from both sides. Floyd v. City of Bossier City, 38,187 (La.App.2d Cir. 3/5/04), 867 So.2d 993; Medicus v. Scott, 32,326 (La.App.2d Cir. 9/22/99), 744 So.2d 192.
Toliver alleged she had a new injury related to the September 27, 1993, accident but fails to show any evidence that her July 2014 claim is separate and distinct from the claims she asserted and settled in May 2012. At the hearing on the exception, Toliver's pleadings and the exhibits attached thereto were accepted into evidence. In support of its exception, ESI submitted the joint petition, Toliver's affidavit submitted with the petition, the settlement agreement, and the order of approval and dismissal. Toliver confirmed at the hearing that she signed the documents releasing ESI from liability.
In her affidavit submitted in support of the petition for approval of the settlement agreement, Toliver acknowledged that she had read the petition [49,954 La.App. 2 Cir. 4] and agreed the allegations were true and correct. The affidavit further stated:
[Toliver] fully understands this is a full and complete settlement of any and all past, present and future rights and/or obligations that may exist between her and her employer, Entergy Services, Inc., as stated in the Joint Petition; and further understands the purpose of the Joint Petition which is to end forever and always and to dispose of completely any and all rights which she and her successors, heirs, survivors or assigns might now or in the future have arising from her accident and injuries of September 27, 1993, including but not limited to all of her claims for medical payments and indemnity payments pursuant to the workers' compensation laws of the State of Louisiana, and all derivative claims and survivors' benefits for compensation allegedly payable prior to or due to her death.
Moreover, the settlement agreement signed by Tolliver stated:
I acknowledge that I have received, for myself and all who may now or in the future claim by, through, or under me, hereby fully and finally release, acquit and forever discharge my employer, ENTERGY SERVICES, INC., and their respective agents, employees, insurers and attorneys . . . from any and all past, present and future claims, demands, indemnity and death benefits compensation, medical expenses, cost, expenses, penalties, attorneys fees, damages and any and all causes and rights of action whatsoever arising from the accident of September 27, 1993, to which I may have and to which I may be entitled, known and unknown, anticipated and unanticipated, under the workers' compensation laws of the State of Louisiana, the tort laws and any and all other laws, in anyway resulting from and/or to result from the accident which occurred at the time and place shown in the Joint Petition and attachments filed herein, and any and all other incidents sustained by employee in the past arising out of or occurring in the course of my said employment with Entergy Services, Inc.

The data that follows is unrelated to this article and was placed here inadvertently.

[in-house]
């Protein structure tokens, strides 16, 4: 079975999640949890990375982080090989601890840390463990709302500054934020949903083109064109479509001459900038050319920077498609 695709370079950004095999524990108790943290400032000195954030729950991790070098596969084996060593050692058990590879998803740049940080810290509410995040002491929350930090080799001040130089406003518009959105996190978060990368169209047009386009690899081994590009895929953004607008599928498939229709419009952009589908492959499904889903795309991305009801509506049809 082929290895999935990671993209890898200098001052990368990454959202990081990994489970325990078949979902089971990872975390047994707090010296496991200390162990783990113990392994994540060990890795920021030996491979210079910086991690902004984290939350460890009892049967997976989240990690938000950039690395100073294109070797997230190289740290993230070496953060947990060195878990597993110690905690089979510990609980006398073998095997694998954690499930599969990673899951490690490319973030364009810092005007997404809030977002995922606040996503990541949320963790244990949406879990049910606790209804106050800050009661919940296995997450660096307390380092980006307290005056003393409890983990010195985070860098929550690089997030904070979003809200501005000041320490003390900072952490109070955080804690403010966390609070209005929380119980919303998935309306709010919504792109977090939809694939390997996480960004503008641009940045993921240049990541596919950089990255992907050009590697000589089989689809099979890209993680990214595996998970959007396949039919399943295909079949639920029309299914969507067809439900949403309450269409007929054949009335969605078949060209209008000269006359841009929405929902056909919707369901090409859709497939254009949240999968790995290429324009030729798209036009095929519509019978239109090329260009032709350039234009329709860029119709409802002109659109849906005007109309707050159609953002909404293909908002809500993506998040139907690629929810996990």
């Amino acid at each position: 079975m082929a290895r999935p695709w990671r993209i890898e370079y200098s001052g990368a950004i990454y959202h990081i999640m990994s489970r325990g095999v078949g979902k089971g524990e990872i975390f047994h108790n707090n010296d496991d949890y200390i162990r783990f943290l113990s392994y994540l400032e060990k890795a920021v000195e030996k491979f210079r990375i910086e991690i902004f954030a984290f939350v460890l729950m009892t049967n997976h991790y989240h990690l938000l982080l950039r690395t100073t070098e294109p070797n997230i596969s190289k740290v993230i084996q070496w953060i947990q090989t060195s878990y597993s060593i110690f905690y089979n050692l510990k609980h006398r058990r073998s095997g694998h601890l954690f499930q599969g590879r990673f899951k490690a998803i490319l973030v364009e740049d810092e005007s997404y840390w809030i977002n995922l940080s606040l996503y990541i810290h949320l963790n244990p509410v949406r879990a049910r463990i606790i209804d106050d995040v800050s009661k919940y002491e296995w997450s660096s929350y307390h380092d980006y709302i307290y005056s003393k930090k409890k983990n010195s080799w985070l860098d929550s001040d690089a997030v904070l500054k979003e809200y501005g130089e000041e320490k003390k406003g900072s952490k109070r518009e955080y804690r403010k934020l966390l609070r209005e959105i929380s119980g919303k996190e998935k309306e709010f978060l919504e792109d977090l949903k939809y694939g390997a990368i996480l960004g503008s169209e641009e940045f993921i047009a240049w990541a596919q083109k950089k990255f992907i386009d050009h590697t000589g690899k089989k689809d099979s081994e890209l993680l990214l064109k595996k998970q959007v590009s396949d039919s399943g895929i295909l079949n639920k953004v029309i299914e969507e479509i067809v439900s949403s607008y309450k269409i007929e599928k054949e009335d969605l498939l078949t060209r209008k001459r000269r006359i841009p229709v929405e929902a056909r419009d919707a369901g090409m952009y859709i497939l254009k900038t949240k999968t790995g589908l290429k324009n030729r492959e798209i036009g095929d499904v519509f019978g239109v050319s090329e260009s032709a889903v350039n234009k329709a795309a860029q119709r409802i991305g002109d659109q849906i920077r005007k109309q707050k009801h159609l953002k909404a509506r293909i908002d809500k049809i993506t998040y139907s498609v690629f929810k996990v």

. . . . .
I expressly agree that no claim or cause of action of any type is reserved against the parties released. In consideration hereof, I agree not to assert any further claim and to release any existing claim, cross-claim or counterclaim, against anyone, arising directly or indirectly, from the occurrence of September 27, 1993 and its consequences involving the parties released[.]
. . . . .
By [my signature below, I represent: that I understand this constitutes a complete release of all claims, regardless of
their [49,954 La.App. 2 Cir. 5] kind or character, including any possible claim which might be discovered in the future against the parties released.
The WCJ found that Toliver's latest claim involved the same accident and facts that were the subject of the earlier dispute that was dismissed with prejudice upon approval of the settlement. The parties had clearly agreed to a full and complete settlement of any and all past, present, and future rights and/or obligations that may exist between Toliver and ESI arising from the accident. The trial court was not manifestly erroneous in sustaining the exception of res judicata.
Toliver, who proceeded in forma pauperis in this claim, is to pay appeal costs to the extent permitted by La. C.C.P. art. 5188. The judgment is